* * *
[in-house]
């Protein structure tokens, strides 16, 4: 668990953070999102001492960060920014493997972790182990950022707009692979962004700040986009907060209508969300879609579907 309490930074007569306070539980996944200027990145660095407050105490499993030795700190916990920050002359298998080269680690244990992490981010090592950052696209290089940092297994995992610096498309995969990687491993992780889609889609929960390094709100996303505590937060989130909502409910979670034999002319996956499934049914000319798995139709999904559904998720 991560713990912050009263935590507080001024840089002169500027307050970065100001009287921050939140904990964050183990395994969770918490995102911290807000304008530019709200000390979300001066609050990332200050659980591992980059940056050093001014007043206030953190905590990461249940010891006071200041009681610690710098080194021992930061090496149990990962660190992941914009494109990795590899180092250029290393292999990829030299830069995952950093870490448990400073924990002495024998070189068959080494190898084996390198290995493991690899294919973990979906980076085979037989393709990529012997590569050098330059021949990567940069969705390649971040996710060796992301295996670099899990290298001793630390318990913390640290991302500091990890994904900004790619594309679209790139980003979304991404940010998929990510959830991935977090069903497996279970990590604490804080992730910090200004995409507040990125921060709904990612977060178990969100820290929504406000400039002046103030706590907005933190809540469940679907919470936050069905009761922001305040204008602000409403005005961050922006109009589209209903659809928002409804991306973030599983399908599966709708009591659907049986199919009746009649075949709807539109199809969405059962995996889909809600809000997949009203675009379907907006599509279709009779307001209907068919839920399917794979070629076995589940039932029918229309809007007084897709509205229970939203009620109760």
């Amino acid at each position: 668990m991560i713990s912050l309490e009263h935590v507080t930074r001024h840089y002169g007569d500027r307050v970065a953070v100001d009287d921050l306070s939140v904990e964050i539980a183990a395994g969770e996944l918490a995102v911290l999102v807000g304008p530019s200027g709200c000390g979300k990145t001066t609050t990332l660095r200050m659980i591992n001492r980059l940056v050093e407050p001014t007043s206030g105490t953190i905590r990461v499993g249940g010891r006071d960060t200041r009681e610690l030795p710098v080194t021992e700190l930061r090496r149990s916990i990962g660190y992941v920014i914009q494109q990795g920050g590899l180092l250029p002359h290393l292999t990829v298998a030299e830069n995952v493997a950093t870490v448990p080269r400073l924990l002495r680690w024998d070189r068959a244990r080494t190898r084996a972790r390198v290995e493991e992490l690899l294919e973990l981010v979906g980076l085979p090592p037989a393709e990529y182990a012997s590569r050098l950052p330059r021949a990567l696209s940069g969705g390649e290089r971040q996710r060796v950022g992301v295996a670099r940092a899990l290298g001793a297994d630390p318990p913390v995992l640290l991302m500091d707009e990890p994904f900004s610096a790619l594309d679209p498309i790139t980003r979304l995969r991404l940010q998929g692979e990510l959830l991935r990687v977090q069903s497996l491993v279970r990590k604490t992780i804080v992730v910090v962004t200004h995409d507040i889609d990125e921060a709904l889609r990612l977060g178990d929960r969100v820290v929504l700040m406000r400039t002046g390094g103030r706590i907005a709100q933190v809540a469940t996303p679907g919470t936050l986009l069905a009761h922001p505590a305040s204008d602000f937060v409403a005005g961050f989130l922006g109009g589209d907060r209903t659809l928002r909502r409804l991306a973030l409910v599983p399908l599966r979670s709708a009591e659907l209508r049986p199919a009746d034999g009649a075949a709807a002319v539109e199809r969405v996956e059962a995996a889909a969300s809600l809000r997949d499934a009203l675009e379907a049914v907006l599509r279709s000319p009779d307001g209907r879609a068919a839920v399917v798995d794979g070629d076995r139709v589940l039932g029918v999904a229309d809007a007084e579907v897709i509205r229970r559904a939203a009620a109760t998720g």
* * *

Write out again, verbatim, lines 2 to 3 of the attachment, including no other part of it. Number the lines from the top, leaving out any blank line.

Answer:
């Protein structure tokens, strides 16, 4: 668990953070999102001492960060920014493997972790182990950022707009692979962004700040986009907060209508969300879609579907 309490930074007569306070539980996944200027990145660095407050105490499993030795700190916990920050002359298998080269680690244990992490981010090592950052696209290089940092297994995992610096498309995969990687491993992780889609889609929960390094709100996303505590937060989130909502409910979670034999002319996956499934049914000319798995139709999904559904998720 991560713990912050009263935590507080001024840089002169500027307050970065100001009287921050939140904990964050183990395994969770918490995102911290807000304008530019709200000390979300001066609050990332200050659980591992980059940056050093001014007043206030953190905590990461249940010891006071200041009681610690710098080194021992930061090496149990990962660190992941914009494109990795590899180092250029290393292999990829030299830069995952950093870490448990400073924990002495024998070189068959080494190898084996390198290995493991690899294919973990979906980076085979037989393709990529012997590569050098330059021949990567940069969705390649971040996710060796992301295996670099899990290298001793630390318990913390640290991302500091990890994904900004790619594309679209790139980003979304991404940010998929990510959830991935977090069903497996279970990590604490804080992730910090200004995409507040990125921060709904990612977060178990969100820290929504406000400039002046103030706590907005933190809540469940679907919470936050069905009761922001305040204008602000409403005005961050922006109009589209209903659809928002409804991306973030599983399908599966709708009591659907049986199919009746009649075949709807539109199809969405059962995996889909809600809000997949009203675009379907907006599509279709009779307001209907068919839920399917794979070629076995589940039932029918229309809007007084897709509205229970939203009620109760």
């Amino acid at each position: 668990m991560i713990s912050l309490e009263h935590v507080t930074r001024h840089y002169g007569d500027r307050v970065a953070v100001d009287d921050l306070s939140v904990e964050i539980a183990a395994g969770e996944l918490a995102v911290l999102v807000g304008p530019s200027g709200c000390g979300k990145t001066t609050t990332l660095r200050m659980i591992n001492r980059l940056v050093e407050p001014t007043s206030g105490t953190i905590r990461v499993g249940g010891r006071d960060t200041r009681e610690l030795p710098v080194t021992e700190l930061r090496r149990s916990i990962g660190y992941v920014i914009q494109q990795g920050g590899l180092l250029p002359h290393l292999t990829v298998a030299e830069n995952v493997a950093t870490v448990p080269r400073l924990l002495r680690w024998d070189r068959a244990r080494t190898r084996a972790r390198v290995e493991e992490l690899l294919e973990l981010v979906g980076l085979p090592p037989a393709e990529y182990a012997s590569r050098l950052p330059r021949a990567l696209s940069g969705g390649e290089r971040q996710r060796v950022g992301v295996a670099r940092a899990l290298g001793a297994d630390p318990p913390v995992l640290l991302m500091d707009e990890p994904f900004s610096a790619l594309d679209p498309i790139t980003r979304l995969r991404l940010q998929g692979e990510l959830l991935r990687v977090q069903s497996l491993v279970r990590k604490t992780i804080v992730v910090v962004t200004h995409d507040i889609d990125e921060a709904l889609r990612l977060g178990d929960r969100v820290v929504l700040m406000r400039t002046g390094g103030r706590i907005a709100q933190v809540a469940t996303p679907g919470t936050l986009l069905a009761h922001p505590a305040s204008d602000f937060v409403a005005g961050f989130l922006g109009g589209d907060r209903t659809l928002r909502r409804l991306a973030l409910v599983p399908l599966r979670s709708a009591e659907l209508r049986p199919a009746d034999g009649a075949a709807a002319v539109e199809r969405v996956e059962a995996a889909a969300s809600l809000r997949d499934a009203l675009e379907a049914v907006l599509r279709s000319p009779d307001g209907r879609a068919a839920v399917v798995d794979g070629d076995r139709v589940l039932g029918v999904a229309d809007a007084e579907v897709i509205r229970r559904a939203a009620a109760t998720g």